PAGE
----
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Originally Posted by Dirtdawg57 View Post
Good info! Thanks!

So after some research of ro systems, I am getting mixed signals. Most everyone recommends ro water to reduce ph in aquariums, but a lot of reviews I read from people that have them said they only reduced the ph by .2 points.

So would you have to use the ro to reduce the kh and then use muriatic acid to bring the ph down? I am trying to refresh on the chemistry of it but it has been a while.
Mixing with R/O water should bring both pH and dKH down, since they are linked:

pH = 7.0 + log dKH

where dKH is carbonate hardness in German degrees and we're assuming well-aerated water without carbon dioxide injection. However, the log in the formula does mean that the pH change will tend to look smaller than the dKH change.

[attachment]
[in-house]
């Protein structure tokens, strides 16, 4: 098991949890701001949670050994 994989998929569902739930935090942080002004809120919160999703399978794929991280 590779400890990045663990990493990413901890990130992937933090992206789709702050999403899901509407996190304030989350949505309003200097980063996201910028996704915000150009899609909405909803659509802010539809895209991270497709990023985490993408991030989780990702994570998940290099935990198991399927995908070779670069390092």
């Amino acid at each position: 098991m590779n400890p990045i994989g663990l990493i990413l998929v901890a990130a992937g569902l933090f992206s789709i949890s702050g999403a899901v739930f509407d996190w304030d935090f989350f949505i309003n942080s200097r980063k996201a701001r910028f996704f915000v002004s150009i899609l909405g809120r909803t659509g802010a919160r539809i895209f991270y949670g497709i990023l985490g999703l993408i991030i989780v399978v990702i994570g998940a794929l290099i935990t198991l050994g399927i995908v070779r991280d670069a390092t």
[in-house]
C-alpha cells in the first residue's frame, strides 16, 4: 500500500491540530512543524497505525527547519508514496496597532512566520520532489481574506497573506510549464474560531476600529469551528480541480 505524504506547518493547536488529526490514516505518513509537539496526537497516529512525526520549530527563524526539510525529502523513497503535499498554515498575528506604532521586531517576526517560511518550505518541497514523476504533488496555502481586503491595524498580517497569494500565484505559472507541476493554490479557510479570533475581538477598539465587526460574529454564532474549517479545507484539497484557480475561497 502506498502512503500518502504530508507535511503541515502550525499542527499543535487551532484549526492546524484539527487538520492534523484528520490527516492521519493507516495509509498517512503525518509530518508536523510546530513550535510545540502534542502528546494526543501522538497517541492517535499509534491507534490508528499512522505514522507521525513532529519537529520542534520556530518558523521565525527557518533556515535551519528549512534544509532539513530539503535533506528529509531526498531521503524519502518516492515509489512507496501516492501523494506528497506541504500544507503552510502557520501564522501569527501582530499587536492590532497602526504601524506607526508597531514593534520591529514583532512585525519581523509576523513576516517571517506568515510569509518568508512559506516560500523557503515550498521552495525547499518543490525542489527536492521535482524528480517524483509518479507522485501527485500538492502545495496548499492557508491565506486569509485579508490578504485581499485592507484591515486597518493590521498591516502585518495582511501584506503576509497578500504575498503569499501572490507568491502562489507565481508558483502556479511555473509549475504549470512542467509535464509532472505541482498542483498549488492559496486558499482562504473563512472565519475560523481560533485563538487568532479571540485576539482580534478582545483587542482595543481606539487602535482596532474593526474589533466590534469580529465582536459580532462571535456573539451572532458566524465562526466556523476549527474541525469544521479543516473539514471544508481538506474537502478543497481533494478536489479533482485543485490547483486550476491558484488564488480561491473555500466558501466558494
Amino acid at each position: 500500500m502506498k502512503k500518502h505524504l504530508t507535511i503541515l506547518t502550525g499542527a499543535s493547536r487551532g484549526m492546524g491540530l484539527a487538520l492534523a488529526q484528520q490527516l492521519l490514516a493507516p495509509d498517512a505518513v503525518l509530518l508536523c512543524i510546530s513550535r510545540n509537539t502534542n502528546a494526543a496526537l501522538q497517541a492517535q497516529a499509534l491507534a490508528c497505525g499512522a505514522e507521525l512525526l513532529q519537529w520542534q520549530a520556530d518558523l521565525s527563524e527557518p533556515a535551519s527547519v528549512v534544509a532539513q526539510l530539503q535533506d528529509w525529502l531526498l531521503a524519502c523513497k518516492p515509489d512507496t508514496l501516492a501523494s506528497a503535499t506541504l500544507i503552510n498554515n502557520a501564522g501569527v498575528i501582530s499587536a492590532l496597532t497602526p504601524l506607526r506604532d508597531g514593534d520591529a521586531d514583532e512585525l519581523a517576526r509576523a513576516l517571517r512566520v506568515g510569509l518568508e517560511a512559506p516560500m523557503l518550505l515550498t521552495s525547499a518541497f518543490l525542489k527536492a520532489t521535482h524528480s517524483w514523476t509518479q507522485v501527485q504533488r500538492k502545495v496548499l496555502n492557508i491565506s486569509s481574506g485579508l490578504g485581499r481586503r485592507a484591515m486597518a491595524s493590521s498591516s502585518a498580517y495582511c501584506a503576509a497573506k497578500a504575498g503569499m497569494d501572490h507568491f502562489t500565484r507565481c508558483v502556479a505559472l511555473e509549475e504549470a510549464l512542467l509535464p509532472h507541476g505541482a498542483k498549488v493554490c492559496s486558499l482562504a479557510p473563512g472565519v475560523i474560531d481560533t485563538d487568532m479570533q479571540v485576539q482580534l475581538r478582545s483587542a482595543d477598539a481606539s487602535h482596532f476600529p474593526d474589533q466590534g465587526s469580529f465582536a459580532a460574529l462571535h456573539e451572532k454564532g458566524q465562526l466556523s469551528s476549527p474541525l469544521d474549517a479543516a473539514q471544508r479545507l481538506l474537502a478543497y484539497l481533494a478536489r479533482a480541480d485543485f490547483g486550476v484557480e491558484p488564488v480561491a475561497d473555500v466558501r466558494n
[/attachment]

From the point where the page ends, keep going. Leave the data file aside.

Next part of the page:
If you can afford to R/O enough water to mix with your tap water and bring its pH down to something reasonable, that's better than acidifying. If your tap water has pH 8.6, that means dKH must be about 40 dKH, which is pretty spectacular. (Ever think about keeping Lake Malawi cichlids?) Lowering it to 10 dKH will bring the pH down to about 8.0, while 5 dKH will bring it down to 7.7, which is about where my own tap water is at. I don't do anything to modify my dKH except injecting carbon dioxide. But that means you are not so much diluting your tap water with R/O as you are hardening your R/O with tap water! Which is fine if you can afford the R/O.